This post from the Wiener library introduces their new exhibition: Fragments of a Lost Homeland: Remembering the Armenian Genocide. The Wiener Library is Britain’s largest specialist collection related to the Holocaust and genocide, and it is the oldest institution of its type anywhere in the world. For more information on the work done by The Wiener Library please see the Library’s website: Staff from the Wiener Library will be at History Day on 27th November.

Anatolia college students

Anatolia College students, c. 1904. Sumpad Dildilian, holding the palette, graduated in 1905. The Dildilian Brothers Art Photographers opened a branch in Samsun on the Black Sea coast, which Sumpad managed upon graduation. He and his family perished in 1915. Image copyright © 2015 Armen T. Marsoobian

The Armenian world was shattered by the 1915 genocide. Not only were hundreds of thousands of lives lost but entire families across multiple generations were permanently forced from their homes. The narrative threads that connected them to their own past and homelands were often severed forever. Many have been left with only fragments of their family histories: a story of survival passed on by a grandparent who survived or, if lucky, an old photograph of a distant, silent, ancestor.

By contrast the Dildilian family chose to speak. Two generations gave voice to their experience in lengthy written memoirs, in diaries and letters, and most unusually in photographs and drawings. The exhibition, entitled ‘Fragments of a Lost Homeland: The Armenian Genocide Remembered’ has been co-curated by Professor Armen T. Marsoobian of Southern Connecticut University. It is based on a book by the same author, Fragments of a Lost Homeland, Remembering Armenia, published by IB Tauris in 2015. Professor Marsoobian is the grandson of Tsolag Dildilian who ran photography studios in the Anatolian cities of Sivas and Merzifon.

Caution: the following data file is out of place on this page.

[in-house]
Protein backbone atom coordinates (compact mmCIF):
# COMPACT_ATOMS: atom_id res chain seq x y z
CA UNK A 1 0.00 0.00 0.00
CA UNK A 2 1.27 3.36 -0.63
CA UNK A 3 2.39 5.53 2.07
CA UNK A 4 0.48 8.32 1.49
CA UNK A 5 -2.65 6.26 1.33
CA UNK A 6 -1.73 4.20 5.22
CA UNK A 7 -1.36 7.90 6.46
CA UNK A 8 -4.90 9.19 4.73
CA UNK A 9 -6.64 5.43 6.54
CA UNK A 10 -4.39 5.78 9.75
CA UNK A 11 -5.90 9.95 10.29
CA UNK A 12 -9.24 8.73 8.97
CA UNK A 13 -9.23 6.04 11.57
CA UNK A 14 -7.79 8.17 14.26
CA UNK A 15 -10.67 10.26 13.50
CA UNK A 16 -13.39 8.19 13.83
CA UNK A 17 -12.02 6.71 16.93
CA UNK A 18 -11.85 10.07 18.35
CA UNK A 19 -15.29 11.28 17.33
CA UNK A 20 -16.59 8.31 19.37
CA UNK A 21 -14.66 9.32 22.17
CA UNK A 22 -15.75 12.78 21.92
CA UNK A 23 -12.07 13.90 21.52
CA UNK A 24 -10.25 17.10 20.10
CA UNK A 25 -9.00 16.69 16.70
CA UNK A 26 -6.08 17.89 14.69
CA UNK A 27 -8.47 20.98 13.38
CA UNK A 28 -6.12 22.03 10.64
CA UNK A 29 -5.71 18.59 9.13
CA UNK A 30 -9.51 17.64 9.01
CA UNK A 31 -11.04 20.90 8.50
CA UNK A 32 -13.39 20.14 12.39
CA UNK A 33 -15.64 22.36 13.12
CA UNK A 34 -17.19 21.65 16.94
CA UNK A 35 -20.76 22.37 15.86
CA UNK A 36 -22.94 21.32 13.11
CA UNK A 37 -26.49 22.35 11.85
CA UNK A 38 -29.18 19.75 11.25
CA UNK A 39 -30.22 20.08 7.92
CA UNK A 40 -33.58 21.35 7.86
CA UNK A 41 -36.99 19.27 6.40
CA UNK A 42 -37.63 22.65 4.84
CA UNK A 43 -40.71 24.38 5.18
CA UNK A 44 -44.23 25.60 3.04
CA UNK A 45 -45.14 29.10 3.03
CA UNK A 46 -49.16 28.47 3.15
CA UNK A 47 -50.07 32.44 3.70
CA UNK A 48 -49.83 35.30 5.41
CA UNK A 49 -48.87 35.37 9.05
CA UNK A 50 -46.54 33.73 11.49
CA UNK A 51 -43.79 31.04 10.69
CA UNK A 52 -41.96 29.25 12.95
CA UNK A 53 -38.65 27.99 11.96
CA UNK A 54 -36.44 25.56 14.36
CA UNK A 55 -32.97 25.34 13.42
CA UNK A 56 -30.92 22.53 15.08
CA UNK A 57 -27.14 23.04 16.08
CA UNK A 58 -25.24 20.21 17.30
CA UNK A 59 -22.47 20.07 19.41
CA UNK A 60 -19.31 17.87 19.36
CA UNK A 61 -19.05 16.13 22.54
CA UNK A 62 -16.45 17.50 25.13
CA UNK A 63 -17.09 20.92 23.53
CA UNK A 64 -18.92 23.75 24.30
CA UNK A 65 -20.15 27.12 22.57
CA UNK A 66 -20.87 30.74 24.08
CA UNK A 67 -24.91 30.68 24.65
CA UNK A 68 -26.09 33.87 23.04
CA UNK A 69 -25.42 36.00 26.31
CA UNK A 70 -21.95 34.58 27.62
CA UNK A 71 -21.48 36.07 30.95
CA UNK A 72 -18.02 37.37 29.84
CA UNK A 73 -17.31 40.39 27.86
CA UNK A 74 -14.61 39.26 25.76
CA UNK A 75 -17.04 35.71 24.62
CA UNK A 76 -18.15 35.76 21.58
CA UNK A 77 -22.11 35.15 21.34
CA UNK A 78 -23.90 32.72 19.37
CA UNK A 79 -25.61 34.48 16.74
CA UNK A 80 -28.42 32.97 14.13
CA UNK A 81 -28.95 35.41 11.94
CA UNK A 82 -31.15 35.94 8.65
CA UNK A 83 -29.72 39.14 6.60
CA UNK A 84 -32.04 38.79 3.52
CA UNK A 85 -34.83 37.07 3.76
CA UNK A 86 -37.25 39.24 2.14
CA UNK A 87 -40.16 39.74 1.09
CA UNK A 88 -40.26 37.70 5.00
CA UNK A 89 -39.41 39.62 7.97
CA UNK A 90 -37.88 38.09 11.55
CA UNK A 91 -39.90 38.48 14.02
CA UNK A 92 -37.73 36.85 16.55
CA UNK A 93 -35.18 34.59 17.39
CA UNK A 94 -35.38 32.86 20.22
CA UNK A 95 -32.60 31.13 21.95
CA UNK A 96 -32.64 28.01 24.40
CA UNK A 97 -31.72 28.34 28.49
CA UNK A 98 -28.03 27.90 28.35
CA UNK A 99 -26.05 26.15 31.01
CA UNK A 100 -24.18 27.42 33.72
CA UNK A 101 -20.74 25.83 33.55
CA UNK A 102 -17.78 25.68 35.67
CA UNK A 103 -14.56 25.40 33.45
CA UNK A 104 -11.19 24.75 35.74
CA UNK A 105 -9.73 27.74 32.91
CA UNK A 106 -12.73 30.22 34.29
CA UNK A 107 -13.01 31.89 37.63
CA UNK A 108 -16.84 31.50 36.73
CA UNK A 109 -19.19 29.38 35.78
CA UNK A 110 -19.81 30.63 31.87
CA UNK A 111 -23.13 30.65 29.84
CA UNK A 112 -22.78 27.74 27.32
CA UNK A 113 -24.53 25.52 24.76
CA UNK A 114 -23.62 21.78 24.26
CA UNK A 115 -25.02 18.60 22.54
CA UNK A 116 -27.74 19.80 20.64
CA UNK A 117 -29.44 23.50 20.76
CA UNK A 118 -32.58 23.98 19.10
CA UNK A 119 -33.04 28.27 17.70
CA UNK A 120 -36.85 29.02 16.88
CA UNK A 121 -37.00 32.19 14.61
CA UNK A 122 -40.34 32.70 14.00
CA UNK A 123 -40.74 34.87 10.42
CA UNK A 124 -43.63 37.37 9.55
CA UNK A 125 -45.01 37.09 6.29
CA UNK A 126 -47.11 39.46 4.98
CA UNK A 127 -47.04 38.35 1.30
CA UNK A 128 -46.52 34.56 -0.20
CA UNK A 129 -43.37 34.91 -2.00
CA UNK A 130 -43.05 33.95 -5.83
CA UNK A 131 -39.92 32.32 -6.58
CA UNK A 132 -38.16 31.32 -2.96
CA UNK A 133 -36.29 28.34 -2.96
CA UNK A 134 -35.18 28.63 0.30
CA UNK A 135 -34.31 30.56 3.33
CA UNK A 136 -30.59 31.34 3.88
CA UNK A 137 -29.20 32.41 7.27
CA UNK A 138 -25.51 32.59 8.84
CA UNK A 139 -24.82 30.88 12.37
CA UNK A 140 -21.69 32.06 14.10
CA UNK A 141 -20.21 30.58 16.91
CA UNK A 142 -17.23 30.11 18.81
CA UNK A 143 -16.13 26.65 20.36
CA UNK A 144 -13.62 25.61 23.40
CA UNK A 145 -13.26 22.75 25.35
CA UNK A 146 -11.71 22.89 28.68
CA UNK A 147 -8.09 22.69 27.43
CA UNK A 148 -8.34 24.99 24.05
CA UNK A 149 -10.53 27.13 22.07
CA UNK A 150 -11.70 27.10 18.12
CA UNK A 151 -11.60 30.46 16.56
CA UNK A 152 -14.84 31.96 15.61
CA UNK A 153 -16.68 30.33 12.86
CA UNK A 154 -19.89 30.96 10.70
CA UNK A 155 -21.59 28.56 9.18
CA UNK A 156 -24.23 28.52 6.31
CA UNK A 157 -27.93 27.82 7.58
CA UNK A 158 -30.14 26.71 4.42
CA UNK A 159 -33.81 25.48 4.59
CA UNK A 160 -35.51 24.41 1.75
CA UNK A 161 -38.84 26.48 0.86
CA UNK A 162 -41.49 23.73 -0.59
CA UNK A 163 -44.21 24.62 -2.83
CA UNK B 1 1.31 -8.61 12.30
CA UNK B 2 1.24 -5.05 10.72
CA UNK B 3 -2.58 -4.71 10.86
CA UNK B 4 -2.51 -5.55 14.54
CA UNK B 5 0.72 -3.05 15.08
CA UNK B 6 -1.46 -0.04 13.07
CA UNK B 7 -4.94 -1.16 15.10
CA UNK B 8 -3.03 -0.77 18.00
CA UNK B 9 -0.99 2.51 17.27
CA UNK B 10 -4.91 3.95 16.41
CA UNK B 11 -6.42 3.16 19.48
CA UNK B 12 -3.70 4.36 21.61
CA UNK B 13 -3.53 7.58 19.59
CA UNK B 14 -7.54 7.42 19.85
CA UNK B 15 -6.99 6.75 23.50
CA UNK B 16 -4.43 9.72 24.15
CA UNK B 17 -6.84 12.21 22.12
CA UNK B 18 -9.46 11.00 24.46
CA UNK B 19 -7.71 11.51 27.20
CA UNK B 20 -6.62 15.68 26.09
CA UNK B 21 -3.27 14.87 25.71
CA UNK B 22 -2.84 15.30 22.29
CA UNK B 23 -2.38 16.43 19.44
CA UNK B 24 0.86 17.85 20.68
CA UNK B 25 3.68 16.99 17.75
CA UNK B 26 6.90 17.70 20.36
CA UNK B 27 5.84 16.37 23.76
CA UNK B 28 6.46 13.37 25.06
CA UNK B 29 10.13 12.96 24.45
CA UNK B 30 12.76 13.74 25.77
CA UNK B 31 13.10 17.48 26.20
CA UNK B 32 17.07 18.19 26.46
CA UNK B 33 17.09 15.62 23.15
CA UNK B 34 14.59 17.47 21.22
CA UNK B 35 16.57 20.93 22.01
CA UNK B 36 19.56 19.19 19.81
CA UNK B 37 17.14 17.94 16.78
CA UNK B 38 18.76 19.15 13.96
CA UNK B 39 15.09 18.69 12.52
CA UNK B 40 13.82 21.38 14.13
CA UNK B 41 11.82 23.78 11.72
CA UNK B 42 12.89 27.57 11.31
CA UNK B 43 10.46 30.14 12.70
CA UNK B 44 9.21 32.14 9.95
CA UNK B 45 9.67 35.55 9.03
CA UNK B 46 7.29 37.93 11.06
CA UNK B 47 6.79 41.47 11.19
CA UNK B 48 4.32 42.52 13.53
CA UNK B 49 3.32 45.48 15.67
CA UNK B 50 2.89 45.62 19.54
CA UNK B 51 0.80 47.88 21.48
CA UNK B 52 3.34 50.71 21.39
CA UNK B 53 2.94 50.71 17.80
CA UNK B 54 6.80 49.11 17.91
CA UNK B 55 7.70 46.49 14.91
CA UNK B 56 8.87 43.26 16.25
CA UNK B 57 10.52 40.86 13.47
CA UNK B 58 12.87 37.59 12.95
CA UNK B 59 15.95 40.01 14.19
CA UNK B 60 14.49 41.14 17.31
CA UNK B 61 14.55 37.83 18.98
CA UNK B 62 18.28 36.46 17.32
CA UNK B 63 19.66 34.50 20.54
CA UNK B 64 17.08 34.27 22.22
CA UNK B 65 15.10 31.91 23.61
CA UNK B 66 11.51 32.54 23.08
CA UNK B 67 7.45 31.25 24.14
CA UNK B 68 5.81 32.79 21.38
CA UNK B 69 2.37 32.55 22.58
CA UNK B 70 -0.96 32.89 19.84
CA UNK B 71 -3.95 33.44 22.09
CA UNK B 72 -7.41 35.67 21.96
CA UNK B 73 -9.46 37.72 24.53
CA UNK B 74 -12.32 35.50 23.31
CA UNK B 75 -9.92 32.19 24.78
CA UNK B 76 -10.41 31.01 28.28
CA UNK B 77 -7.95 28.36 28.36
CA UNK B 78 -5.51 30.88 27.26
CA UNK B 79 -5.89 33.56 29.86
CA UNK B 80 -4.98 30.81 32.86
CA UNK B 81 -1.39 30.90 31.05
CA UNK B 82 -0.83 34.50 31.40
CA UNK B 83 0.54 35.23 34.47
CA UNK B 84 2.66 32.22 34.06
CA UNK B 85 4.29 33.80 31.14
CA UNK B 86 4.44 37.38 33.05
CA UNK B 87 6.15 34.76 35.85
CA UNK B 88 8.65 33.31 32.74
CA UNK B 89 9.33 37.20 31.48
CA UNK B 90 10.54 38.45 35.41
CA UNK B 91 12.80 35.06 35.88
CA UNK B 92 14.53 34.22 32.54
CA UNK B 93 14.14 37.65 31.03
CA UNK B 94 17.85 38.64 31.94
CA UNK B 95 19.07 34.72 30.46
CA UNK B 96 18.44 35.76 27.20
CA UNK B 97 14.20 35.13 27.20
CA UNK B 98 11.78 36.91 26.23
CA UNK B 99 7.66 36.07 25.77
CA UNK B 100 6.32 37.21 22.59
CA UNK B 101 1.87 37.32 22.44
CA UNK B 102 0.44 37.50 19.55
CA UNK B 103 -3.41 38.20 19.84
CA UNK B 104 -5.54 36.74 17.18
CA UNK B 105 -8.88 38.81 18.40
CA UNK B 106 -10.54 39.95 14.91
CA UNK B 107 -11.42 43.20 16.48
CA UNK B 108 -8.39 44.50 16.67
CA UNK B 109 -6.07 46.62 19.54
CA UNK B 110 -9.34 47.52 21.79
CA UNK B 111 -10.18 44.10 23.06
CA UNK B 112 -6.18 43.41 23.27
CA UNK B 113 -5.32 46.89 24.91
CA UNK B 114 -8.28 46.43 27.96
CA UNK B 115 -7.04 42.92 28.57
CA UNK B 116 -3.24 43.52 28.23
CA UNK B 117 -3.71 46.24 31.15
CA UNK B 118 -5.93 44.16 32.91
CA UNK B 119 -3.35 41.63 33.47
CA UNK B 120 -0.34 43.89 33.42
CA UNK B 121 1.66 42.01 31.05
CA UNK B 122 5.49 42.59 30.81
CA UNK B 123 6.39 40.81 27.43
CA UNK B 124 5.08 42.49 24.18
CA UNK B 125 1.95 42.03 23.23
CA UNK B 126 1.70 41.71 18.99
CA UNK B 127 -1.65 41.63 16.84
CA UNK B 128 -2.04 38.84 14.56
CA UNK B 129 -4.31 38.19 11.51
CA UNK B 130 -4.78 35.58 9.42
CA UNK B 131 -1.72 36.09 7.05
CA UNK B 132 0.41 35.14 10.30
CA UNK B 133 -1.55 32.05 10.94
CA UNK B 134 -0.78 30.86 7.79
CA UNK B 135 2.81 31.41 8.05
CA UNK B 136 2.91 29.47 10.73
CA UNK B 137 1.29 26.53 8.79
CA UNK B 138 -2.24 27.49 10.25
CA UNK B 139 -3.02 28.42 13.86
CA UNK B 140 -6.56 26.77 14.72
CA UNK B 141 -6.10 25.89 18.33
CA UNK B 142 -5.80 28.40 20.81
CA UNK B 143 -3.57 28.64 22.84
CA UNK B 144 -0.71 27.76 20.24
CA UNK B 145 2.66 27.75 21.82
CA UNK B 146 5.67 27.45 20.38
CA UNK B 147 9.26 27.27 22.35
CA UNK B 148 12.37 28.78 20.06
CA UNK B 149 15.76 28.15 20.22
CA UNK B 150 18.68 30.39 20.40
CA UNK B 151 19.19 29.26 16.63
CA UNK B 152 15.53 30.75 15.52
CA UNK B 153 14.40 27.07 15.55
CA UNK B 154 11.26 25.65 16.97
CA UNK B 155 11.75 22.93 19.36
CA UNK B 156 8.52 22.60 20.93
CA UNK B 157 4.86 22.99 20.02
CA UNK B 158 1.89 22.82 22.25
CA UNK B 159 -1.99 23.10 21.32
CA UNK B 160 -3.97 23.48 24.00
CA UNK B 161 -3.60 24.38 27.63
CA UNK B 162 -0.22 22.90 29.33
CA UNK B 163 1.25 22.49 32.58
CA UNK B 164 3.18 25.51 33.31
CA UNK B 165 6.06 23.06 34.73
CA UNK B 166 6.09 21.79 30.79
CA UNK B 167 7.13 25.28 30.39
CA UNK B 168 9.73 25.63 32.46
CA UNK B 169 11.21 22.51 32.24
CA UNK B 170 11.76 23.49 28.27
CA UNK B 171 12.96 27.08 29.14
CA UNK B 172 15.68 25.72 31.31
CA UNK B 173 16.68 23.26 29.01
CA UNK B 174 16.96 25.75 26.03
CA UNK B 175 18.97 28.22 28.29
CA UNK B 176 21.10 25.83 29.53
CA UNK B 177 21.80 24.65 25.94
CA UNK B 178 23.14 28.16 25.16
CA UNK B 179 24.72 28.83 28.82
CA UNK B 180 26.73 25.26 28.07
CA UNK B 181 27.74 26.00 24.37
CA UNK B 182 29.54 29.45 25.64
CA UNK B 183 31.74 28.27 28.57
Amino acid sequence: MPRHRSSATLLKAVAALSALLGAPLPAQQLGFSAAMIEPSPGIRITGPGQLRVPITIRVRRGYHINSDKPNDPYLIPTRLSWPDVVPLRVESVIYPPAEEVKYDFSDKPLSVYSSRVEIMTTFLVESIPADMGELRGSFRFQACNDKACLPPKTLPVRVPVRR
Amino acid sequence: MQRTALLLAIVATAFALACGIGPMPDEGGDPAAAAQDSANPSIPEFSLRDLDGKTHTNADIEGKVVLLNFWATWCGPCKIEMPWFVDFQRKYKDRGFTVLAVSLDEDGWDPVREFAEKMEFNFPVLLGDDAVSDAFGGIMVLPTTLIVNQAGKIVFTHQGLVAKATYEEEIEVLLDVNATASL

This exhibition, featuring materials which have never been displayed before in the United Kingdom, has been organised to mark the centenary of the beginning of the Armenian genocide. When in 1915 the deportation of Armenians from Anatolia began, men were separated and killed, and the women and children were led towards the Syrian desert. The Dildilian brothers were saved because state officials used them to take photographs of prominent figures and events in Sivas and Merzifon. One day, a military officer warned Tsolag about the danger for his family and that same day they went to the municipality and converted to Islam in front of the mufti. Nevertheless the Dildilian family used their position in society to assist in the rescue and hiding of young Armenian men and women.

The exhibition will be open for viewing from 8 October 2015 to 25 February 2016 between 10am and 5pm, and until 7.30pm on Tuesdays. Admission to the exhibition is free of charge.


The Wiener Library will be attending History Day on 27 November.